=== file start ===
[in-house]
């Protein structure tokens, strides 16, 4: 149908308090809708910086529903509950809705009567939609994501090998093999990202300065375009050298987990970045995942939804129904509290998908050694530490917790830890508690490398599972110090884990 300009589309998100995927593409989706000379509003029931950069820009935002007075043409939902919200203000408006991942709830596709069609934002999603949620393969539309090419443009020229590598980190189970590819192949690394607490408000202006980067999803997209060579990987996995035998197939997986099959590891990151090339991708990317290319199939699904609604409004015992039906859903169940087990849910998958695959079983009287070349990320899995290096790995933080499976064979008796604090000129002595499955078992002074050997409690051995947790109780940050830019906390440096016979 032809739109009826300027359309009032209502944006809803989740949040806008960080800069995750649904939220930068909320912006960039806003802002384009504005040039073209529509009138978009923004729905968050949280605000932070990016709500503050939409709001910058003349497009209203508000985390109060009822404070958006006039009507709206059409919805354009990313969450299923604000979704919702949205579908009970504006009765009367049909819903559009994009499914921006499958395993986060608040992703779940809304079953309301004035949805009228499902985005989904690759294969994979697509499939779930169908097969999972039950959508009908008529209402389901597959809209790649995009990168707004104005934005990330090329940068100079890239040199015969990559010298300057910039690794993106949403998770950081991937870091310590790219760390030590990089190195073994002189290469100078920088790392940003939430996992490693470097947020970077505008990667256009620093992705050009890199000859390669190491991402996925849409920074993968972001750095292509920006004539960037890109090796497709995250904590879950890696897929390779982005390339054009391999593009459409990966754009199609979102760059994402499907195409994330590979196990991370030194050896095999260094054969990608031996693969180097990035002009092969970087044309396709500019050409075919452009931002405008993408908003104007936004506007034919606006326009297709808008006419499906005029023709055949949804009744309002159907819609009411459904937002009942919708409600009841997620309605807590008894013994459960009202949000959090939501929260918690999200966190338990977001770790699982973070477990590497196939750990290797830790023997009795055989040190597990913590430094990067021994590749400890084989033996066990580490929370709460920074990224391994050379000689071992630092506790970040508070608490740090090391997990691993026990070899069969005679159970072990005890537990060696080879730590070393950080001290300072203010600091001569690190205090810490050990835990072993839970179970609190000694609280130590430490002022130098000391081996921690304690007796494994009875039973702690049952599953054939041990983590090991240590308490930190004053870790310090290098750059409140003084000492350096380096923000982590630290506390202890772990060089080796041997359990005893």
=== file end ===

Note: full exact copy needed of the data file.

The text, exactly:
[in-house]
């Protein structure tokens, strides 16, 4: 149908308090809708910086529903509950809705009567939609994501090998093999990202300065375009050298987990970045995942939804129904509290998908050694530490917790830890508690490398599972110090884990 300009589309998100995927593409989706000379509003029931950069820009935002007075043409939902919200203000408006991942709830596709069609934002999603949620393969539309090419443009020229590598980190189970590819192949690394607490408000202006980067999803997209060579990987996995035998197939997986099959590891990151090339991708990317290319199939699904609604409004015992039906859903169940087990849910998958695959079983009287070349990320899995290096790995933080499976064979008796604090000129002595499955078992002074050997409690051995947790109780940050830019906390440096016979 032809739109009826300027359309009032209502944006809803989740949040806008960080800069995750649904939220930068909320912006960039806003802002384009504005040039073209529509009138978009923004729905968050949280605000932070990016709500503050939409709001910058003349497009209203508000985390109060009822404070958006006039009507709206059409919805354009990313969450299923604000979704919702949205579908009970504006009765009367049909819903559009994009499914921006499958395993986060608040992703779940809304079953309301004035949805009228499902985005989904690759294969994979697509499939779930169908097969999972039950959508009908008529209402389901597959809209790649995009990168707004104005934005990330090329940068100079890239040199015969990559010298300057910039690794993106949403998770950081991937870091310590790219760390030590990089190195073994002189290469100078920088790392940003939430996992490693470097947020970077505008990667256009620093992705050009890199000859390669190491991402996925849409920074993968972001750095292509920006004539960037890109090796497709995250904590879950890696897929390779982005390339054009391999593009459409990966754009199609979102760059994402499907195409994330590979196990991370030194050896095999260094054969990608031996693969180097990035002009092969970087044309396709500019050409075919452009931002405008993408908003104007936004506007034919606006326009297709808008006419499906005029023709055949949804009744309002159907819609009411459904937002009942919708409600009841997620309605807590008894013994459960009202949000959090939501929260918690999200966190338990977001770790699982973070477990590497196939750990290797830790023997009795055989040190597990913590430094990067021994590749400890084989033996066990580490929370709460920074990224391994050379000689071992630092506790970040508070608490740090090391997990691993026990070899069969005679159970072990005890537990060696080879730590070393950080001290300072203010600091001569690190205090810490050990835990072993839970179970609190000694609280130590430490002022130098000391081996921690304690007796494994009875039973702690049952599953054939041990983590090991240590308490930190004053870790310090290098750059409140003084000492350096380096923000982590630290506390202890772990060089080796041997359990005893």